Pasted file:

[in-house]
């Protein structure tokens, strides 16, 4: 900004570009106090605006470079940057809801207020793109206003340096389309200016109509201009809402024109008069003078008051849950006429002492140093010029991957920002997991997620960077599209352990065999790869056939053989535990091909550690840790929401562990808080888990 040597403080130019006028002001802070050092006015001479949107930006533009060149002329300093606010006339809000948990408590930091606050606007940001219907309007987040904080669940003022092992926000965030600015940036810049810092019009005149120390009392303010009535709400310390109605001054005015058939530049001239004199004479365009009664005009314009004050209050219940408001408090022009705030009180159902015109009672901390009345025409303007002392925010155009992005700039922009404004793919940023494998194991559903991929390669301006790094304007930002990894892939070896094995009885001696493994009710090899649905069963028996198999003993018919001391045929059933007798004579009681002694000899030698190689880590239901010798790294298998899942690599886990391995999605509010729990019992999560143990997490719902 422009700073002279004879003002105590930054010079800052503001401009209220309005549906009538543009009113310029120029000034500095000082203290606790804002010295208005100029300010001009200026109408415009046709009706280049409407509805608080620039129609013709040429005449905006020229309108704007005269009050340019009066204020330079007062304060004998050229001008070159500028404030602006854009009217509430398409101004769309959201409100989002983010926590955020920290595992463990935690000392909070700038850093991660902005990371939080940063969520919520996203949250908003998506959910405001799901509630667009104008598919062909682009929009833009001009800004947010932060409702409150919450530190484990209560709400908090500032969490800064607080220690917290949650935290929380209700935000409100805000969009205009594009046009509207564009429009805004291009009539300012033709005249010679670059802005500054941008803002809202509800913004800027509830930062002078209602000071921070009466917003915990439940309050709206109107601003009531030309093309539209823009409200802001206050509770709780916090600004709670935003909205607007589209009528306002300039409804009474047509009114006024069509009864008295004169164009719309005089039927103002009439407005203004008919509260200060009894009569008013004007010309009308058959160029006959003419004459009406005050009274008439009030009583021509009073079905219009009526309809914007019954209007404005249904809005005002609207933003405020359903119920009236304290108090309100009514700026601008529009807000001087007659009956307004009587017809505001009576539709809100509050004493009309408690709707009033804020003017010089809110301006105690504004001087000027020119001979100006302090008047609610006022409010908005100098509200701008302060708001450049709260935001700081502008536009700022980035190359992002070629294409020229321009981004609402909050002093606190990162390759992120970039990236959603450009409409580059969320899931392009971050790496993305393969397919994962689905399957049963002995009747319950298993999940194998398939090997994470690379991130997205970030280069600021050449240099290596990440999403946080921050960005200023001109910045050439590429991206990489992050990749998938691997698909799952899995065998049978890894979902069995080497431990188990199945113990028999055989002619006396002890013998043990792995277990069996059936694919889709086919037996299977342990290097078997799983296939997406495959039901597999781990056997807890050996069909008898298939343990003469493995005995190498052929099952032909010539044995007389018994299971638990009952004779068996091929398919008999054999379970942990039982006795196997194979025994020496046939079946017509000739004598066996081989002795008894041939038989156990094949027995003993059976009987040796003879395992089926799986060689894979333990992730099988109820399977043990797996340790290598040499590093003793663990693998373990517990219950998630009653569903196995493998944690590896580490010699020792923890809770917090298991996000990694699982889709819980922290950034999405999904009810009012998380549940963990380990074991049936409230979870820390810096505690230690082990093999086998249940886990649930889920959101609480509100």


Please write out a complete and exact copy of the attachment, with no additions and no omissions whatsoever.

[in-house]
């Protein structure tokens, strides 16, 4: 900004570009106090605006470079940057809801207020793109206003340096389309200016109509201009809402024109008069003078008051849950006429002492140093010029991957920002997991997620960077599209352990065999790869056939053989535990091909550690840790929401562990808080888990 040597403080130019006028002001802070050092006015001479949107930006533009060149002329300093606010006339809000948990408590930091606050606007940001219907309007987040904080669940003022092992926000965030600015940036810049810092019009005149120390009392303010009535709400310390109605001054005015058939530049001239004199004479365009009664005009314009004050209050219940408001408090022009705030009180159902015109009672901390009345025409303007002392925010155009992005700039922009404004793919940023494998194991559903991929390669301006790094304007930002990894892939070896094995009885001696493994009710090899649905069963028996198999003993018919001391045929059933007798004579009681002694000899030698190689880590239901010798790294298998899942690599886990391995999605509010729990019992999560143990997490719902 422009700073002279004879003002105590930054010079800052503001401009209220309005549906009538543009009113310029120029000034500095000082203290606790804002010295208005100029300010001009200026109408415009046709009706280049409407509805608080620039129609013709040429005449905006020229309108704007005269009050340019009066204020330079007062304060004998050229001008070159500028404030602006854009009217509430398409101004769309959201409100989002983010926590955020920290595992463990935690000392909070700038850093991660902005990371939080940063969520919520996203949250908003998506959910405001799901509630667009104008598919062909682009929009833009001009800004947010932060409702409150919450530190484990209560709400908090500032969490800064607080220690917290949650935290929380209700935000409100805000969009205009594009046009509207564009429009805004291009009539300012033709005249010679670059802005500054941008803002809202509800913004800027509830930062002078209602000071921070009466917003915990439940309050709206109107601003009531030309093309539209823009409200802001206050509770709780916090600004709670935003909205607007589209009528306002300039409804009474047509009114006024069509009864008295004169164009719309005089039927103002009439407005203004008919509260200060009894009569008013004007010309009308058959160029006959003419004459009406005050009274008439009030009583021509009073079905219009009526309809914007019954209007404005249904809005005002609207933003405020359903119920009236304290108090309100009514700026601008529009807000001087007659009956307004009587017809505001009576539709809100509050004493009309408690709707009033804020003017010089809110301006105690504004001087000027020119001979100006302090008047609610006022409010908005100098509200701008302060708001450049709260935001700081502008536009700022980035190359992002070629294409020229321009981004609402909050002093606190990162390759992120970039990236959603450009409409580059969320899931392009971050790496993305393969397919994962689905399957049963002995009747319950298993999940194998398939090997994470690379991130997205970030280069600021050449240099290596990440999403946080921050960005200023001109910045050439590429991206990489992050990749998938691997698909799952899995065998049978890894979902069995080497431990188990199945113990028999055989002619006396002890013998043990792995277990069996059936694919889709086919037996299977342990290097078997799983296939997406495959039901597999781990056997807890050996069909008898298939343990003469493995005995190498052929099952032909010539044995007389018994299971638990009952004779068996091929398919008999054999379970942990039982006795196997194979025994020496046939079946017509000739004598066996081989002795008894041939038989156990094949027995003993059976009987040796003879395992089926799986060689894979333990992730099988109820399977043990797996340790290598040499590093003793663990693998373990517990219950998630009653569903196995493998944690590896580490010699020792923890809770917090298991996000990694699982889709819980922290950034999405999904009810009012998380549940963990380990074991049936409230979870820390810096505690230690082990093999086998249940886990649930889920959101609480509100």